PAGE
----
• For two pins

    From Alexander Koryagin@2:221/6 to All on Mon Dec 28 09:25:38 2020

    Hi, All!

    -----Beginning of the citation-----
    Barnes arrived just after midnight, and he was a very
    different sight from our first meeting. The Brooks
    Brothers stuff had gone, and he now looked like he was
    ready to head into the Nicaraguan jungle at the drop of
    a bomb. Khaki trousers, dark-green twill shirt, Red
    Wing boots. A military-looking watch with canvas strap
    had taken the place of the dress Rolex. I had the
    feeling that for two pins he'd have been in front of a
    mirror, slapping camouflage paint on to his face. The
    lines were deeper than ever.
    ----- The end of the citation -----

    What did the author mean in "I had the feeling that for two pins he'd have been in front of a mirror, slapping camouflage paint on to his face."?

    Bye, All!
    Alexander Koryagin

    ---
    * Origin: nntp://news.fidonet.fi (2:221/6.0)
  • From Dallas Hinton@1:153/7715 to Alexander Koryagin on Mon Dec 28 12:30:45 2020
    Hi, Alexander -- on Dec 28 2020 at 09:25, you wrote:

    What did the author mean in "I had the feeling that for two pins
    he'd have been in front of a mirror, slapping camouflage paint on to
    his face."?

    If you've ever seen a war movie where the soldiers have faces painted in swirls and stripes (usually dark and light green) this is camoflauge paint. It's intended to prevent their faces from showing when they're in the jungle. They would be wearing similar coloured clothing, also. As a point of interest, they wear (and paint) white for use in heavy snow conditions!


    Cheers... Dallas

    --- timEd/NT 1.30+
    * Origin: The BandMaster, Vancouver, CANADA (1:153/7715)
  • From Alexander Koryagin@2:221/6 to Dallas Hinton on Tue Dec 29 08:16:10 2020

    Hi, Dallas Hinton! -> Alexander Koryagin
    I read your message from 28.12.2020 12:30

    What did the author mean in "I had the feeling that for two
    pins he'd have been in front of a mirror, slapping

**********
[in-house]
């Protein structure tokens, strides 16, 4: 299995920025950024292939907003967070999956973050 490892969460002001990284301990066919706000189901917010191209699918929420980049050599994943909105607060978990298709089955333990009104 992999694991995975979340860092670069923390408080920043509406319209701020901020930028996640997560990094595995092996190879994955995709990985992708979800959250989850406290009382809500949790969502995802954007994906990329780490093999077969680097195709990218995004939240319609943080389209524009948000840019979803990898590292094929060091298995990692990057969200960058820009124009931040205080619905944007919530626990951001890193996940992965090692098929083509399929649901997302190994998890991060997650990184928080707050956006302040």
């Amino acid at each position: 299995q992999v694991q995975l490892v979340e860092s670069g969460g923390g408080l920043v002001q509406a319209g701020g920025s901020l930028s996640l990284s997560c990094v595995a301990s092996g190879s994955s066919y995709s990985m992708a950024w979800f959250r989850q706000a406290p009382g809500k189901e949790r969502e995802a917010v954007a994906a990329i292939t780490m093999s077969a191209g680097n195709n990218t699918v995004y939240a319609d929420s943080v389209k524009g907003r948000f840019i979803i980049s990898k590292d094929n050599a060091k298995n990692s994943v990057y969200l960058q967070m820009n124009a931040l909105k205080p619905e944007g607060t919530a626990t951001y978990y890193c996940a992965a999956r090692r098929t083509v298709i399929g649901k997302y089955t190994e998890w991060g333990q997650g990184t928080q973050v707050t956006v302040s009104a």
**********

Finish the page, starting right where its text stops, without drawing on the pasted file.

camouflage paint on to his face."?

    If you've ever seen a war movie where the soldiers have faces
    painted in swirls and stripes (usually dark and light green)
    this is camoflauge paint. It's intended to prevent their faces
    from showing when they're in the jungle. They would be wearing
    similar coloured clothing, also. As a point of interest, they
    wear (and paint) white for use in heavy snow conditions!

    But how can I connect it to "two pins"?

    Bye, Dallas!
    Alexander Koryagin
    english_tutor 2020

    ---
    * Origin: nntp://news.fidonet.fi (2:221/6.0)
  • From Bob Roberts@1:218/840 to Alexander Koryagin on Tue Dec 29 12:43:56 2020
    But how can I connect it to "two pins"?

    I had to google this one.

    for two pins
    At the slightest provocation; for the smallest reason.

    Primarily heard in UK.
    "I would cancel this party for two pins, but my husband has been looking forward to it all week."

    Bob Roberts
    --- SBBSecho 3.12-Linux
    * Origin: Halls of Valhalla -=- Happy New Year (1:218/840)
  • From Ardith Hinton@1:153/716 to Alexander Koryagin on Tue Dec 29 17:50:44 2020
    Hi, Alexander! Recently you wrote in a message to All:

    -----Beginning of the citation-----
    Barnes arrived just after midnight, and he was a very
    different sight from our first meeting. The Brooks
    Brothers stuff had gone, and he now looked like he was
    ready to head into the Nicaraguan jungle at the drop
    of a bomb. Khaki trousers, dark-green twill shirt, Red
    Wing boots. A military-looking watch with canvas strap
    had taken the place of the dress Rolex. I had the
    feeling that for two pins he'd have been in front of a
    mirror, slapping camouflage paint on to his face. The
    lines were deeper than ever.
    ----- The end of the citation -----

    What did the author mean in "I had the feeling that for
    two pins he'd have been in front of a mirror, slapping
    camouflage paint on to his face."?


    Language:

    When native speakers in this part of the world say "for two pins I'd do xxx", it's an ironic/figurative expression meaning "It wouldn't take much to make me do xxx". Often the idea... although tempting... is rather impractical. I wouldn't seriously expect anybody to carry it out just because I offered them a couple of dressmaker's pins or safety pins I bought at the dollar store. :-Q



    Literature:

    This man appears to be meticulous about his personal appearance & to be in a socioeconomic category where it's routine to pay more for an oufit than a lot of other people earn in a year. At the office he dresses the part of the executive... when he's off duty he prefers a more sporty look, but it's just as well put together & almost as far beyond the average person's budget as what he wears in formal situations. If the writer associates this man's costume change with what actors do when they're playing a role it makes sense to me... [grin].




    --- timEd/386 1.10.y2k+
    * Origin: Wits' End, Vancouver CANADA (1:153/716)